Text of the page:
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Exhibition review: 100 faces, Museum of Australian Photography

The Museum of Australian Photography lives up to its name with a thoughtful and moving exhibition.

100 faces coincides with the Monash Gallery of Art’s new chapter as the Museum of Australian Photography – an exhibition that fully lives up to the sociopolitical and artistic significance of the medium.

In an age when nearly everyone has access to a smartphone camera and, potentially, albums of countless selfies, 100 faces turns our gaze to the myriad possibilities and complexities of portrait photography. It’s mindfully curated by Angela Connor and Stella Loftus-Hills, who consciously guide visitors through the works of over 50 artists.

Though some may disagree, for this reviewer, the exhibition labels of 100 faces provide enough social, historical and artistic context without giving too much away – they are invitations designed to spark thought and curiosity.

Read: Gallery wall labels: short, long, digital or none at all?

Organised into six interlinking sections – Street, Studio, Artists, Intimacy, Adornment and Mortality – the exhibition takes us through different walks of life spanning from the 1860s to today.

Some of the earliest works from the late 19th century recall how photography, once costly and a luxury, became accessible to the masses. Questions of a subject’s autonomy, representation and the viewer’s gaze, however, became an increasingly complex and unavoidable topic of exploration.

Works by Brook Andrew, Michael Riley and Shea Kirk find alternative ways of photographing that share and hand over agency to the photographed.

A collaged selection of photos of artists also highlights this relationship, including Geoffrey Smith’s 1967 photo of Mirka Mora, Ruth Maddison’s Tracey Moffatt prepares for something more (1989) and Lewis Morley’s shot of the late Barry Humphries in 1962.

Section D: Intimacy draws upon a more tender, and perhaps vulnerable, outlook, from Chinese photographer Ren Hang’s Untitled (2015) to US photographer Katy Grannan’s Sugar Camp Road series.

Ren Hang (1987-2017), ‘Untitled’, 2015. From the Harris and Rosenthal collections. Photo: ArtsHub.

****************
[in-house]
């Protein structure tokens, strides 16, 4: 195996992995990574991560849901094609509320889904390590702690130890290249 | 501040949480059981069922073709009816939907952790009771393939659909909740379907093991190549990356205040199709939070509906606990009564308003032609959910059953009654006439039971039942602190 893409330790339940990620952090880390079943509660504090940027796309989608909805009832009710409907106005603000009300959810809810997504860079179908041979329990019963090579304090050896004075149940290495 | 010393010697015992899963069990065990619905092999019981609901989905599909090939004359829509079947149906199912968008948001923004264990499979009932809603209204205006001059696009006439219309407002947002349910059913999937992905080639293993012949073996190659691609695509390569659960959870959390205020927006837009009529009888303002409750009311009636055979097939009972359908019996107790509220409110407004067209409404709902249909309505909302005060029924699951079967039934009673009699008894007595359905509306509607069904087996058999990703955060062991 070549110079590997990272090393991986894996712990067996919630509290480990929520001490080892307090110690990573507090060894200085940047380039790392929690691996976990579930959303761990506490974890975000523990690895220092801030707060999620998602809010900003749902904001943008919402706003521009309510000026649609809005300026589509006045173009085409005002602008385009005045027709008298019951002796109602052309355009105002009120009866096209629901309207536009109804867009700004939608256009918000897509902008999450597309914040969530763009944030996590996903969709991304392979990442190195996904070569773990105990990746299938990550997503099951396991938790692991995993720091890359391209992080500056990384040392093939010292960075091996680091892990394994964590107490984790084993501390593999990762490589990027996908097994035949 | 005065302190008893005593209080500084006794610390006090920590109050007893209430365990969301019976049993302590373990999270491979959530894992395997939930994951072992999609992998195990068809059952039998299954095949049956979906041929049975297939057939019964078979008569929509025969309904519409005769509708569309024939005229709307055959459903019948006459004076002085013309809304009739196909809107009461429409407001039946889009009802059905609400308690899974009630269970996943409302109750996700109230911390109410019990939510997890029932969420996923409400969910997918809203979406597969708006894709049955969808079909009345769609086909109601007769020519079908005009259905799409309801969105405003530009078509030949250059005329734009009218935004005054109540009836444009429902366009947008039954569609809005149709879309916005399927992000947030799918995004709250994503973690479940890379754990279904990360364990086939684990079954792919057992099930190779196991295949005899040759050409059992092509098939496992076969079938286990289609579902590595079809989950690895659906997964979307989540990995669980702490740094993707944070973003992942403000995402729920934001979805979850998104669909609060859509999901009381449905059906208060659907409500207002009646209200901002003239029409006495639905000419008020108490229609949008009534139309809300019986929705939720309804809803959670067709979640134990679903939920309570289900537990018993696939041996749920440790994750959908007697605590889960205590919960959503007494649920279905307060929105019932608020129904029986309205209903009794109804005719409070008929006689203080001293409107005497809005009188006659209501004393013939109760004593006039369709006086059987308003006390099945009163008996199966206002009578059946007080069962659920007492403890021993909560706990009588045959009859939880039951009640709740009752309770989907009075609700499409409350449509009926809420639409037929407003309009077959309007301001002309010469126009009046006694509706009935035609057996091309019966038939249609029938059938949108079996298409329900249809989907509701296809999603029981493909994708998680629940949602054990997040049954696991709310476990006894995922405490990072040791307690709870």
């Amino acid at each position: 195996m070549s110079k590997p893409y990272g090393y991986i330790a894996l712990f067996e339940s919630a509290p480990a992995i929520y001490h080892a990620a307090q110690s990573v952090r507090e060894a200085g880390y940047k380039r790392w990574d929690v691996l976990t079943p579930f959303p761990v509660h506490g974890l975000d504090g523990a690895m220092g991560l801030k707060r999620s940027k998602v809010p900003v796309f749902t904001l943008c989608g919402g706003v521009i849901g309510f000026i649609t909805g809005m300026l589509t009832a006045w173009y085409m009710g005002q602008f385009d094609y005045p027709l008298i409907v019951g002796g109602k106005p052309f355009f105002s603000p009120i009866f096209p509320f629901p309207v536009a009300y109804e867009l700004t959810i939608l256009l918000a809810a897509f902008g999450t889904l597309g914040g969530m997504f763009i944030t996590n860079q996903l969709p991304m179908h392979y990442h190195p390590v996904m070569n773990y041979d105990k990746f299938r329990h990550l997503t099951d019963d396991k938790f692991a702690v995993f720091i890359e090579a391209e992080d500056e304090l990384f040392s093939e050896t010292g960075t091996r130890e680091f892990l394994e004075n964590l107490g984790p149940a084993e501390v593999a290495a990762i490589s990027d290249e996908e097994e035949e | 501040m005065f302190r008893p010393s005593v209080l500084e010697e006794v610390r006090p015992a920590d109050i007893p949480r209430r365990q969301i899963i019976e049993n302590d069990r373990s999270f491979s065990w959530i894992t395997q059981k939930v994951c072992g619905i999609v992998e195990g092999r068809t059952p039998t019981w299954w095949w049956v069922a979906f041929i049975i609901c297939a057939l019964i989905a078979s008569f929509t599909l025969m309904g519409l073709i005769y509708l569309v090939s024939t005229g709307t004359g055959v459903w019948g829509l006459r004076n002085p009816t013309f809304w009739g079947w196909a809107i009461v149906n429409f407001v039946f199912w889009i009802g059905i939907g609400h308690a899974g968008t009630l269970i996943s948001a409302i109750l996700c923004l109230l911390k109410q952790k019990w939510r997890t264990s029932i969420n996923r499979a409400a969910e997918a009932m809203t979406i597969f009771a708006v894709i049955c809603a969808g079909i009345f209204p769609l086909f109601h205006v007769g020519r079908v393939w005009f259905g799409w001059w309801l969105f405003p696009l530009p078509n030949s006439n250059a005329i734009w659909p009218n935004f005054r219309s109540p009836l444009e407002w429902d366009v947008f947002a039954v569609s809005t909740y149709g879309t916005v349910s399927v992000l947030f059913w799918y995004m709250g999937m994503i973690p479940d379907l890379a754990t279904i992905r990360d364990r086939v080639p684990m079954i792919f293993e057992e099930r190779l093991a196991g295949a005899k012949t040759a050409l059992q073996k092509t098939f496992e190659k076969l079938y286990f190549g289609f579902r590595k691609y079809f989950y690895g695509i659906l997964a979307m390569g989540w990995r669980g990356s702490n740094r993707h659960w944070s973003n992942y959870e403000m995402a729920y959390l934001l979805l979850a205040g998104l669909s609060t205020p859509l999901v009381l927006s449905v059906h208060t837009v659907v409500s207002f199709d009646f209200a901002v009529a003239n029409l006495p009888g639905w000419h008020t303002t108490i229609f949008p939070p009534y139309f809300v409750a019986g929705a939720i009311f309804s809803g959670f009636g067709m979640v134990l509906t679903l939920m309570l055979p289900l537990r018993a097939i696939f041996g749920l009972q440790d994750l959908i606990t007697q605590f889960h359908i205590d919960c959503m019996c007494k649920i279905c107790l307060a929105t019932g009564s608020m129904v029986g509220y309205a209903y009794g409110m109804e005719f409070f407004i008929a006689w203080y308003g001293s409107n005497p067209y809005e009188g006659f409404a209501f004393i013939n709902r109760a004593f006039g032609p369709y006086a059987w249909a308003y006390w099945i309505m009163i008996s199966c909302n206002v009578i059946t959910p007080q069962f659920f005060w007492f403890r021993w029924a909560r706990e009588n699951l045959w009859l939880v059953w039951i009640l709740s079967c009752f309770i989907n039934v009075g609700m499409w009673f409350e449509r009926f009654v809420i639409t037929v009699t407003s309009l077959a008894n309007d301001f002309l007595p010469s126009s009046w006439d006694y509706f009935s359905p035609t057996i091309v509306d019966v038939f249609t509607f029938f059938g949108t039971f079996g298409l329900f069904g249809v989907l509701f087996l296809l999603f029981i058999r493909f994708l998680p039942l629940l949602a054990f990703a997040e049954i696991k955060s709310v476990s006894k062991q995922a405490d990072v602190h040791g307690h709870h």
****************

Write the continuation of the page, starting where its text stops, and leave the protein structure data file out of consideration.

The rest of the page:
These works sit adjacent to Section F: Morality – an emotional segue into death, separation, war and conflict.

Viewers are required (if they wish) to draw open the curtains to see Striking Worker, Assassinated (1934), captured by Manuel Álvarez Bravo in Mexico during a sugar mill labour strike. The brutally uncensored image is a reminder of our general desensitisation towards violence in the media.

Equally poignant is Gotscho Kissing Gilles, Paris (1993), captured with gut-wrenching sincerity by Nan Goldin, who witnessed Gilles’ health decline and death due to AIDS.

These powerful images highlight the photographer as more than just a witness but, rather, as an incredible visual communicator. I Cried When I Took This Picture (1939) by Weegee (Arthur Fellig) is another example – shot at the scene of a New York City fire where two women cry helplessly at the sight of a young woman and her baby killed in the incident.

Section E: Adornments, brings traditional cultural practices into contemporary contexts. Strong cultural signifiers, such as language, symbols and pattern are used by the artists to challenge presumptions and stereotypes.

‘100 faces’ installation view at Museum of Australian Photography. Photo: ArtsHub.

They can be extravagant, such as works by Atong Atem and Leonce Raphael Agbodjelou, or solemn like Tony Albert’s Brothers (2013) and Zhang Huan’s 1/2 (text) (1998), but all point to adornments as an intentional construction, rather than a given.

These works by a wide-ranging mix of Australian and international artists also go to highlight that this diversity and complexity of identities is all around us – it’s not us versus them.

Read: Making visible the mundane tenderness of Black experiences

Seeing this many faces feels rejuvenating, through the different stories, but more so in our shared similarities. It’s a reminder that the emotions and struggles captured are ever present, but it’s through the mindless, mass-reproduced imagery that their resonance, together with our empathy, has been diluted.

100 faces is on view at the Museum of Australian Photography until 28 May; free.

Curators: Angela Connor, MAPh Senior Curator and Stella Loftus-Hills, MAPh Curator.

Celina Lei is an arts writer and editor at ArtsHub. She acquired her M.A in Art, Law and Business in New York with a B.A. in Art History and Philosophy from the University of Melbourne. She has previously worked across global art hubs in Beijing, Hong Kong and New York in both the commercial art sector and art criticism. She took part in drafting NAVA’s revised Code of Practice - Art Fairs and was the project manager of ArtsHub’s diverse writers initiative, Amplify Collective. Celina is based in Naarm/Melbourne. Instagram @lleizy_